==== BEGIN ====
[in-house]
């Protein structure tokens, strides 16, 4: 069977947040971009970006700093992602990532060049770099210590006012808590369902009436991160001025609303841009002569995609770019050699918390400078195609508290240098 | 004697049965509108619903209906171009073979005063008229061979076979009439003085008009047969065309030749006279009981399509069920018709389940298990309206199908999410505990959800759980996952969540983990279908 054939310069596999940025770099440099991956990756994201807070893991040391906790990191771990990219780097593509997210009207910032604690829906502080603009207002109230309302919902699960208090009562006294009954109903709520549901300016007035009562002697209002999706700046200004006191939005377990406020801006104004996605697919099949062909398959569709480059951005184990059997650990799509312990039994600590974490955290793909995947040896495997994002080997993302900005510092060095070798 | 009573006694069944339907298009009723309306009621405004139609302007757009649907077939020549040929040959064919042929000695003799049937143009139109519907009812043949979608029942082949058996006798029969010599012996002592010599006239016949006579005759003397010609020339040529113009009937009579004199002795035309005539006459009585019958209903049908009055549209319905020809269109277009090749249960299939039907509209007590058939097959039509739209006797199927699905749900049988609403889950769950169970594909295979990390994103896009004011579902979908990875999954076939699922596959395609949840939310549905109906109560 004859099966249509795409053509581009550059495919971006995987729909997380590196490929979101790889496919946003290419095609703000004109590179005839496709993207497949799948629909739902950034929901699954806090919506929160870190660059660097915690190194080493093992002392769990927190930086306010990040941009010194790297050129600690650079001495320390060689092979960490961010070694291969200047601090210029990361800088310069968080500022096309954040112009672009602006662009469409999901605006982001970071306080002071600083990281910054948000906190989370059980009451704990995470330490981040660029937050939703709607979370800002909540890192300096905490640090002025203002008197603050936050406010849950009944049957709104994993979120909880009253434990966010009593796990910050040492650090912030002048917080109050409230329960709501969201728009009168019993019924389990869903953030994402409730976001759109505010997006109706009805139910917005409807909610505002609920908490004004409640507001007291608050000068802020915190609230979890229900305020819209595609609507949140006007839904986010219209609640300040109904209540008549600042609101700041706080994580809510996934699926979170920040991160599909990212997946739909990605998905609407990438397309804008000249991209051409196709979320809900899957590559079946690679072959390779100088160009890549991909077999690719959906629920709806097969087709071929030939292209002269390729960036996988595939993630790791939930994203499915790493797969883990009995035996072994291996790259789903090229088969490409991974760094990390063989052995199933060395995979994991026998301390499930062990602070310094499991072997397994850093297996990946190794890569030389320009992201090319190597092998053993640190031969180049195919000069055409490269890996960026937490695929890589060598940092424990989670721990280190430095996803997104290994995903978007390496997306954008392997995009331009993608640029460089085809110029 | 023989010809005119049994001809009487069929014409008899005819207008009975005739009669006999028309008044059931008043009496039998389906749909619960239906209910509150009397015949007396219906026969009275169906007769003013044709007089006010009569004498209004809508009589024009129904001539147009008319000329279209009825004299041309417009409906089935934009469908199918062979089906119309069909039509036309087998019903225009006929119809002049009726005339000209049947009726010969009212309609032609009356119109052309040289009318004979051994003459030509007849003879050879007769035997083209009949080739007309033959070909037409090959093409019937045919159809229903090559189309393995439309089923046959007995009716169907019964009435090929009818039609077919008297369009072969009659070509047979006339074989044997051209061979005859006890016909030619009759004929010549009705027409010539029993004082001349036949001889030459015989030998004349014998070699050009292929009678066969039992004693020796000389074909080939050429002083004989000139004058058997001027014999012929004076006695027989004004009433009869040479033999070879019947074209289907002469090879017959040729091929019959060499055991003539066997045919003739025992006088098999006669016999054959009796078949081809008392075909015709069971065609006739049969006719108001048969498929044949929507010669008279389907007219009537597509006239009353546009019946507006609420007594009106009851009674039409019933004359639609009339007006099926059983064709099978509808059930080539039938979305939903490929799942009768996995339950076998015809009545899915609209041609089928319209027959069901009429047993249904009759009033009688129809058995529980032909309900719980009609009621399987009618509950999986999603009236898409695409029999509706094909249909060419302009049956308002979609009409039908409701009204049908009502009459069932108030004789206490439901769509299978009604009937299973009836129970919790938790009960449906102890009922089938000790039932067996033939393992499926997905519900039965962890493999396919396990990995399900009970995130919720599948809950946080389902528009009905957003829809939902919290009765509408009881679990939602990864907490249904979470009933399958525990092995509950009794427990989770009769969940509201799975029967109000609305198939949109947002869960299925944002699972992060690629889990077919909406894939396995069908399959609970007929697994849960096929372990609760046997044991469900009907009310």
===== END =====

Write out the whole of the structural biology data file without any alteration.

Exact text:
[in-house]
């Protein structure tokens, strides 16, 4: 069977947040971009970006700093992602990532060049770099210590006012808590369902009436991160001025609303841009002569995609770019050699918390400078195609508290240098 | 004697049965509108619903209906171009073979005063008229061979076979009439003085008009047969065309030749006279009981399509069920018709389940298990309206199908999410505990959800759980996952969540983990279908 054939310069596999940025770099440099991956990756994201807070893991040391906790990191771990990219780097593509997210009207910032604690829906502080603009207002109230309302919902699960208090009562006294009954109903709520549901300016007035009562002697209002999706700046200004006191939005377990406020801006104004996605697919099949062909398959569709480059951005184990059997650990799509312990039994600590974490955290793909995947040896495997994002080997993302900005510092060095070798 | 009573006694069944339907298009009723309306009621405004139609302007757009649907077939020549040929040959064919042929000695003799049937143009139109519907009812043949979608029942082949058996006798029969010599012996002592010599006239016949006579005759003397010609020339040529113009009937009579004199002795035309005539006459009585019958209903049908009055549209319905020809269109277009090749249960299939039907509209007590058939097959039509739209006797199927699905749900049988609403889950769950169970594909295979990390994103896009004011579902979908990875999954076939699922596959395609949840939310549905109906109560 004859099966249509795409053509581009550059495919971006995987729909997380590196490929979101790889496919946003290419095609703000004109590179005839496709993207497949799948629909739902950034929901699954806090919506929160870190660059660097915690190194080493093992002392769990927190930086306010990040941009010194790297050129600690650079001495320390060689092979960490961010070694291969200047601090210029990361800088310069968080500022096309954040112009672009602006662009469409999901605006982001970071306080002071600083990281910054948000906190989370059980009451704990995470330490981040660029937050939703709607979370800002909540890192300096905490640090002025203002008197603050936050406010849950009944049957709104994993979120909880009253434990966010009593796990910050040492650090912030002048917080109050409230329960709501969201728009009168019993019924389990869903953030994402409730976001759109505010997006109706009805139910917005409807909610505002609920908490004004409640507001007291608050000068802020915190609230979890229900305020819209595609609507949140006007839904986010219209609640300040109904209540008549600042609101700041706080994580809510996934699926979170920040991160599909990212997946739909990605998905609407990438397309804008000249991209051409196709979320809900899957590559079946690679072959390779100088160009890549991909077999690719959906629920709806097969087709071929030939292209002269390729960036996988595939993630790791939930994203499915790493797969883990009995035996072994291996790259789903090229088969490409991974760094990390063989052995199933060395995979994991026998301390499930062990602070310094499991072997397994850093297996990946190794890569030389320009992201090319190597092998053993640190031969180049195919000069055409490269890996960026937490695929890589060598940092424990989670721990280190430095996803997104290994995903978007390496997306954008392997995009331009993608640029460089085809110029 | 023989010809005119049994001809009487069929014409008899005819207008009975005739009669006999028309008044059931008043009496039998389906749909619960239906209910509150009397015949007396219906026969009275169906007769003013044709007089006010009569004498209004809508009589024009129904001539147009008319000329279209009825004299041309417009409906089935934009469908199918062979089906119309069909039509036309087998019903225009006929119809002049009726005339000209049947009726010969009212309609032609009356119109052309040289009318004979051994003459030509007849003879050879007769035997083209009949080739007309033959070909037409090959093409019937045919159809229903090559189309393995439309089923046959007995009716169907019964009435090929009818039609077919008297369009072969009659070509047979006339074989044997051209061979005859006890016909030619009759004929010549009705027409010539029993004082001349036949001889030459015989030998004349014998070699050009292929009678066969039992004693020796000389074909080939050429002083004989000139004058058997001027014999012929004076006695027989004004009433009869040479033999070879019947074209289907002469090879017959040729091929019959060499055991003539066997045919003739025992006088098999006669016999054959009796078949081809008392075909015709069971065609006739049969006719108001048969498929044949929507010669008279389907007219009537597509006239009353546009019946507006609420007594009106009851009674039409019933004359639609009339007006099926059983064709099978509808059930080539039938979305939903490929799942009768996995339950076998015809009545899915609209041609089928319209027959069901009429047993249904009759009033009688129809058995529980032909309900719980009609009621399987009618509950999986999603009236898409695409029999509706094909249909060419302009049956308002979609009409039908409701009204049908009502009459069932108030004789206490439901769509299978009604009937299973009836129970919790938790009960449906102890009922089938000790039932067996033939393992499926997905519900039965962890493999396919396990990995399900009970995130919720599948809950946080389902528009009905957003829809939902919290009765509408009881679990939602990864907490249904979470009933399958525990092995509950009794427990989770009769969940509201799975029967109000609305198939949109947002869960299925944002699972992060690629889990077919909406894939396995069908399959609970007929697994849960096929372990609760046997044991469900009907009310």